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These Tiny, Wound-Healing Robots Start Life As Just 1 Human Cell

Called anthrobots, they form themselves into different shapes that can move around.

Laura Simmons - Editor and Staff Writer

Laura Simmons

Laura Simmons - Editor and Staff Writer

Laura Simmons

Editor and Staff Writer

Laura is an editor and staff writer at IFLScience. She obtained her Master's in Experimental Neuroscience from Imperial College London.

Editor and Staff Writer

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Anthrobot stained in fluorescent green healing gap in neuronal cells, stained in red

The petite powerhouses, shown here in green, wiggle their way through a gap between neuronal cells, encouraging healing.

Image credit: Gizem Gumuskaya, Tufts University

Regenerative medicine might just have had a new tool added to its arsenal: Scientists have created tiny biological robots out of living human cells. Though they may be small, the self-assembling bots are mighty, with a study demonstrating their potential for healing and treating disease. 

The team had already proven their biological robotics chops back in 2020 with the creation of Xenobots, made from frog embryonic cells. They even managed to design Xenobots so that they could reproduce in a way that no living animal or plant does, something that had never been seen before. 

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The researchers weren’t sure whether the incredible capabilities of the Xenobots were in some way down to their amphibious origins, so they wanted to find out if biobots could also be created from the cells of other organisms. And why not begin with humans?

The starting point for the newest robots, called anthrobots, is a single adult human cell taken from the trachea (windpipe). These types of cells are covered in tiny hair-like structures called cilia which help keep tiny particles out of our lungs. By manipulating their growth conditions in the lab, the team was able to encourage the cells to replicate into multicellular organoids with the cilia facing outwards.

Now, with their coating of oar-like cilia beating away, the cells would be able to move. 

colorize image of a circular Anthrobot showing the coating of cilia on its surface
In this colorized image, you can see the furry coating of cilia on the Anthrobot's surface.
Image credit: Gizem Gumuskaya, Tufts University


A few different variants of the anthrobots emerged, with slightly different shapes and ranging in size between 30 and 500 micrometers. Depending on the arrangement of their cilia, they moved differently – wiggling around, traveling in straight lines, or moving in circles. They can survive in the lab for up to 60 days before naturally degrading.

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This ability to spontaneously form their own shape is one of several advantages of the anthrobots.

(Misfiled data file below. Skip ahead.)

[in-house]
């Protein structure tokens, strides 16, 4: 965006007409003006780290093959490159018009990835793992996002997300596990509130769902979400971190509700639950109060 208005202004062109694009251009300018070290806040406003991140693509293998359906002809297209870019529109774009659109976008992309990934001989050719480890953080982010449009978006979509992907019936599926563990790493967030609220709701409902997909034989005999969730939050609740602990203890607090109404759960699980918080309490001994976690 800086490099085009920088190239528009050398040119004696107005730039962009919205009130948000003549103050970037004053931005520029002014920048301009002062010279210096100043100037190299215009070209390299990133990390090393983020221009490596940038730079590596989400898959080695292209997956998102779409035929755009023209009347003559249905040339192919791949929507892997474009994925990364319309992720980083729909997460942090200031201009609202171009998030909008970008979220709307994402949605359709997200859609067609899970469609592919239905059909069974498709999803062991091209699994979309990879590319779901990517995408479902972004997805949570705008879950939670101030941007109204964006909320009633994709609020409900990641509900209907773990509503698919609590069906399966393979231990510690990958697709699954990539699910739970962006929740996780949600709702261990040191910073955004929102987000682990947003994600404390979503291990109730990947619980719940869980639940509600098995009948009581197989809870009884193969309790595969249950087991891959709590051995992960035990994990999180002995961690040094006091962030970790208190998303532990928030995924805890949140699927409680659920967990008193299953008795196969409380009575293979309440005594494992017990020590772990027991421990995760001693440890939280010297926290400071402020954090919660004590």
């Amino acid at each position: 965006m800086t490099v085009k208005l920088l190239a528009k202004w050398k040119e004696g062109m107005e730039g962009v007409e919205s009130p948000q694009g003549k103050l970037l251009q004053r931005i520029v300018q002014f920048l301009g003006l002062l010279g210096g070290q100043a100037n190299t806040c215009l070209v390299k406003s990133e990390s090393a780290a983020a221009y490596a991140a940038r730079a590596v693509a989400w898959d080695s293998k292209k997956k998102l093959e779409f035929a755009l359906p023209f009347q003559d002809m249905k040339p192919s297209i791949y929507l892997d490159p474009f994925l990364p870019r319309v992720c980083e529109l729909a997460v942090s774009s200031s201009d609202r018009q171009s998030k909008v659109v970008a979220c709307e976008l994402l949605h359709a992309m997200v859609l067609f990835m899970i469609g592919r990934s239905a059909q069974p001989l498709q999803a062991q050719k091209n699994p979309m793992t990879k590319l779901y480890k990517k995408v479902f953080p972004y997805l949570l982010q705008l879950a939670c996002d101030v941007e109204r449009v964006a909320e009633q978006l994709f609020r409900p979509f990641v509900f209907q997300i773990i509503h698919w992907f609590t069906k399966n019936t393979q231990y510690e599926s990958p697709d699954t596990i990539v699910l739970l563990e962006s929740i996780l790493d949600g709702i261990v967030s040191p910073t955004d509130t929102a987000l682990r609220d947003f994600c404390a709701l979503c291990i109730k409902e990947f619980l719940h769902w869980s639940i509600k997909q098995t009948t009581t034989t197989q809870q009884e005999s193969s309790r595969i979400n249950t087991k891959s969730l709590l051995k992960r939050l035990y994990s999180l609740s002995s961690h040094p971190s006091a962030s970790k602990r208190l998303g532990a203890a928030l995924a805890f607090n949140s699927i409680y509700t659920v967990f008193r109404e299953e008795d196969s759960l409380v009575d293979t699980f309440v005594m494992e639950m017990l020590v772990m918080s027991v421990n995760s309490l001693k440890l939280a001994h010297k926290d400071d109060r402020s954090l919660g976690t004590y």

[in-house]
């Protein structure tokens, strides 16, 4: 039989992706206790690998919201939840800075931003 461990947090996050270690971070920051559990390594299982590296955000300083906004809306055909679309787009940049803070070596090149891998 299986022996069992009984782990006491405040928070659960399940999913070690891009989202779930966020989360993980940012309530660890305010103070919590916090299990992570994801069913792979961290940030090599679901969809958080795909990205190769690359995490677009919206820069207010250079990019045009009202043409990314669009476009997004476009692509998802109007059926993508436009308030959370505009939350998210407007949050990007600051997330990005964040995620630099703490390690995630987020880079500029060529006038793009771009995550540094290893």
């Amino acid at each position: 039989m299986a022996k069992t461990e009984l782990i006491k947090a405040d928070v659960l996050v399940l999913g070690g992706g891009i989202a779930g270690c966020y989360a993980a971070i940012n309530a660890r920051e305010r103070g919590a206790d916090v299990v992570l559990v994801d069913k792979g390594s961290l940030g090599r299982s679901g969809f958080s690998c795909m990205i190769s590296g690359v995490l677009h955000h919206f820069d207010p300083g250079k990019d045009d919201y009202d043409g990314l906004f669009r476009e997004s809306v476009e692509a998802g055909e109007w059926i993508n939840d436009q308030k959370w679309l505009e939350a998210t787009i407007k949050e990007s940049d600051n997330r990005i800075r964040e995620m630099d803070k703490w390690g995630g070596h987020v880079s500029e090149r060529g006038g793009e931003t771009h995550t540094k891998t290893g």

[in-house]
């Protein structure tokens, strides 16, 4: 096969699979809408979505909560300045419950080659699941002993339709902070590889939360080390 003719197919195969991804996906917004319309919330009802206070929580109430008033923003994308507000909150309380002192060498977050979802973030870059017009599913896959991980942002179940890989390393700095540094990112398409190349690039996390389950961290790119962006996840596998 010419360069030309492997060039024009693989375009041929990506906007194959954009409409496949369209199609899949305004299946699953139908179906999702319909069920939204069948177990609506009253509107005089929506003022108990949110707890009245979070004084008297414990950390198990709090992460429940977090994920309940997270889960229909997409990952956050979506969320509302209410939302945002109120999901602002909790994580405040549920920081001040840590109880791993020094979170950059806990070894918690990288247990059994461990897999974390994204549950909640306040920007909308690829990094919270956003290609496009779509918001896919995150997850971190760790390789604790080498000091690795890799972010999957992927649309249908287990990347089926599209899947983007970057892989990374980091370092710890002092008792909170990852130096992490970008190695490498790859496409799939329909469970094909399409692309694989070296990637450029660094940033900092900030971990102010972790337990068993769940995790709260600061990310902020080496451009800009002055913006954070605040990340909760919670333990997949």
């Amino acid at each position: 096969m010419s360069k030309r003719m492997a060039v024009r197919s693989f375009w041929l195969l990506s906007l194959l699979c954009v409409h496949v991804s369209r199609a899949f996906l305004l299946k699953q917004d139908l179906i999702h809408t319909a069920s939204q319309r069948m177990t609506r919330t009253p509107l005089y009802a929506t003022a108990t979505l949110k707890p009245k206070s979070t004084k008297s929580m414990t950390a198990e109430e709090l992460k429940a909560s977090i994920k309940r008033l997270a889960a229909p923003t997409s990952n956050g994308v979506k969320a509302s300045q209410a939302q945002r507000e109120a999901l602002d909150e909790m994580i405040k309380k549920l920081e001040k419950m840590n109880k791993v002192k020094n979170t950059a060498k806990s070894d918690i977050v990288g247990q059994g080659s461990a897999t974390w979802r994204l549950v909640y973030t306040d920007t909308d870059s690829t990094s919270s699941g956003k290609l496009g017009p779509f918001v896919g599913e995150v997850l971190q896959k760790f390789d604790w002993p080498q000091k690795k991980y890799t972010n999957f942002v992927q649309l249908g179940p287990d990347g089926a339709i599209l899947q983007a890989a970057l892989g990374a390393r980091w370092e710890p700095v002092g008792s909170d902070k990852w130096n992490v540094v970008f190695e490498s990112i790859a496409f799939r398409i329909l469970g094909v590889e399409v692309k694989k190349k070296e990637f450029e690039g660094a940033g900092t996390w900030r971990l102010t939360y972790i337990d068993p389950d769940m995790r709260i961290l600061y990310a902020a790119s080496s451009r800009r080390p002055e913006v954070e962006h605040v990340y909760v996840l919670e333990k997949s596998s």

“Unlike Xenobots, they don’t require tweezers or scalpels to give them shape, and we can use adult cells – even cells from elderly patients – instead of embryonic cells,” explained their creator, PhD student Gizem Gumuskaya, in a statement. "It’s fully scalable – we can produce swarms of these bots in parallel, which is a good start for developing a therapeutic tool.”

One of these potential therapeutic applications is in healing. The team observed that when a cluster of anthrobots (called a “superbot”) was added to neurons grown in the lab, which had been damaged by scratching the layer of cells, the miniature marvels encouraged new cell growth to fill in the gap.

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And remember, the anthrobots are made of tracheal cells, not neurons. The scientists were surprised at their capabilities, which open up a whole host of potential applications in neurological diseases, tissue damage, and drug delivery. The fact that the cells naturally grow into such a range of structures, and that you could theoretically harvest a patient’s own cells for the process, thus limiting the chances of adverse immune reactions, means that we’re probably only scratching the surface of the possibilities.

“Two important differences from inanimate bricks are that cells can communicate with each other and create these structures dynamically, and each cell is programmed with many functions, like movement, secretion of molecules, detection of signals, and more,” Gumuskaya said. “We are just figuring out how to combine these elements to create new biological body plans and functions – different than those found in nature.”

“The cellular assemblies we construct in the lab can have capabilities that go beyond what they do in the body,” added senior author Michael Levin, director of the Allen Discovery Center at Tufts University. 

“It is fascinating and completely unexpected that normal patient tracheal cells, without modifying their DNA, can move on their own and encourage neuron growth across a region of damage. We’re now looking at how the healing mechanism works, and asking what else these constructs can do.”

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The study is published in the journal Advanced Science.


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healthHealth and Medicinehealthmedicine
  • tag
  • medicine,

  • trachea,

  • neurons,

  • Regenerative Medicine,

  • technology,

  • biobot,

  • human cells,

  • wound healing

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